Dueling with Duality, Louis Evan Palmer, The Way It Can Be,

Copyright Louis Evan Palmer 

He lives in Ontario Canada. His short stories have been published in numerous publications. 


Wednesday, October 18, 2006

Co-Creation by Louis Evan Palmer


Its Source

Its Purpose

Its Substance

There is a single substance out of which everything in this universe is created. And if so, then everything is this substance be it awareness or consciousness or material or not.

In another universe, might it be another substance? No. It might be another manifestation of the substance, there may be different rules but the ultimate substance must be the same.

Yet there is something which precedes even the single primordial substance and that is the formless, limitless ocean of potential and awareness out of which the universes emerge.

In the entirety of creation, it is easy to imagine a vast range of sentient beings with an equally vast range of creative power. Creatures who are so powerful as to be able to create worlds and indeed whole universes.

Is it possible that the myths that point to powerful angelic beings are reflections of a reality where powerful beings possess the power of creating realms of existence in which beings such as humans can live?

This could lead us to think that the universe we know might be the creation of an extremely powerful being and our entrance into it is by choice and our remaining in it is also by choice abetted by delusion and unpaid debts.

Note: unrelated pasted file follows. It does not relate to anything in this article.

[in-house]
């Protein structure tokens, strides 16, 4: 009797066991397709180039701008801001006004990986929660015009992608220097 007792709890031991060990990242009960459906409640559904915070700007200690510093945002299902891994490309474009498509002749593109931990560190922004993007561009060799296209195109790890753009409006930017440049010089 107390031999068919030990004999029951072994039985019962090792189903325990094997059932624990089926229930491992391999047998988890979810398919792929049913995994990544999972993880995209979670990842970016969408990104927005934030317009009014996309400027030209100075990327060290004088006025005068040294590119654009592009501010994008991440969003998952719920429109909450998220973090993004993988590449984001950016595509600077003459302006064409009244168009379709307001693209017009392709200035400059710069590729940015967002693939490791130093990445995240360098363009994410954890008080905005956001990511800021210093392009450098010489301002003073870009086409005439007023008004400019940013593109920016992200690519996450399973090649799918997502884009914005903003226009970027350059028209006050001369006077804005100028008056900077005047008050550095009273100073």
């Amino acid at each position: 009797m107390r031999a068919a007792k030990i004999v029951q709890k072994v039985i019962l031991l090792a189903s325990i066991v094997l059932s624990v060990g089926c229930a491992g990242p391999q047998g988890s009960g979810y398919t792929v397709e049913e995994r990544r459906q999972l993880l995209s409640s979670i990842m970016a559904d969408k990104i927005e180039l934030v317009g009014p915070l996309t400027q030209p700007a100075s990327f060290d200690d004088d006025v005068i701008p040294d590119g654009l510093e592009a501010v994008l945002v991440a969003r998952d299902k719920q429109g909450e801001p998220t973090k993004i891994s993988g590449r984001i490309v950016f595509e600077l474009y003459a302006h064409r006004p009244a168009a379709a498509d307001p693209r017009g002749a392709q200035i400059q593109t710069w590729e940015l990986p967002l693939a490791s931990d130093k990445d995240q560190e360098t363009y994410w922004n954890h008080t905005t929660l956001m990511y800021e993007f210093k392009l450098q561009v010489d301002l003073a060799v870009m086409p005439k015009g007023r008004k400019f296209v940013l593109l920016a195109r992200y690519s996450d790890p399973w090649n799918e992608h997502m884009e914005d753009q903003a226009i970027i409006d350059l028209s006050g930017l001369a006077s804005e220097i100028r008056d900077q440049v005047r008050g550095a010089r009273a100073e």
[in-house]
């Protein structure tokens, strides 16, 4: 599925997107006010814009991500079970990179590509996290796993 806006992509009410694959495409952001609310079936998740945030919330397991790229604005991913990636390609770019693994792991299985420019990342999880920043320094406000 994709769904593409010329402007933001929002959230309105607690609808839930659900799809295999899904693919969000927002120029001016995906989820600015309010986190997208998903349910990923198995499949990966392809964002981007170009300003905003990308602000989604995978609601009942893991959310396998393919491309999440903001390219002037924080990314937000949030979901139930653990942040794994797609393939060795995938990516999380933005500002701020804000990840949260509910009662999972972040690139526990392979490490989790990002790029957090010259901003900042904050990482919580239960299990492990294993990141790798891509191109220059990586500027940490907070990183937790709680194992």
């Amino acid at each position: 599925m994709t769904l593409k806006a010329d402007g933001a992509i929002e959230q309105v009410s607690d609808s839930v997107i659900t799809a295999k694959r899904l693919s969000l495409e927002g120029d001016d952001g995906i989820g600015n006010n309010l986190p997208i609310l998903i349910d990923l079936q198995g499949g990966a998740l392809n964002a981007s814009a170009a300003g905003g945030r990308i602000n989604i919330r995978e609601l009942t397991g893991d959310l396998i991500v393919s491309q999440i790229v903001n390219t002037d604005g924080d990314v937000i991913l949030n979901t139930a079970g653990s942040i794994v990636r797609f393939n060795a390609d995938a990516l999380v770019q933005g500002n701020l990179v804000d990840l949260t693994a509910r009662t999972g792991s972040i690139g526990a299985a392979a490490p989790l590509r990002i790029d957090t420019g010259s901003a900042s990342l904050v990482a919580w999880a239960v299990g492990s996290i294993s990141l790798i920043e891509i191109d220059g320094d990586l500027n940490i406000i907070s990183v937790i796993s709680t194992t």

Let us call this awesome creature an angel and name her Gloria. She may resemble other figures of mythology like ISIS or even, to some, Lucifer, but the idea is the same - a being who can create worlds, who could create an entire universe.

Our Universe is then a creative object composed of a single primordial force & substance but created by an apparently unique entity, by Gloria. Now the humans in Gloria's universe are amazed and humbled by Gloria's handiwork and outpour their praise of her - they worship her, they call her God. And it is God if God means the single source and fabric and soul of everything but it's not God if it means "who made it?" although the maker of the maker is part of whatever that creation then makes. If that secondary creator actually exists, of course.

This sets up a dynamic that if we attribute the wrong source to the universe we live in, we will never get to the correct destination. We will always stop short because we'll have mistaken the apparent boundaries of this universe for real boundaries. We will then stay in the wonderful world of the co-creators while longing for the ultimate source.

If something like this were true, then everything about this universe including afterlifes and choices to do with reincarnation are part of the chosen existence.

"Free Will" is the energy that drives the manifested realities. "Free Will" is the allowance that Love demands so as not to impose but it, in turn, enables the contention and relation that drives us further into the chosen created reality and away from the unchosen uncreated reality.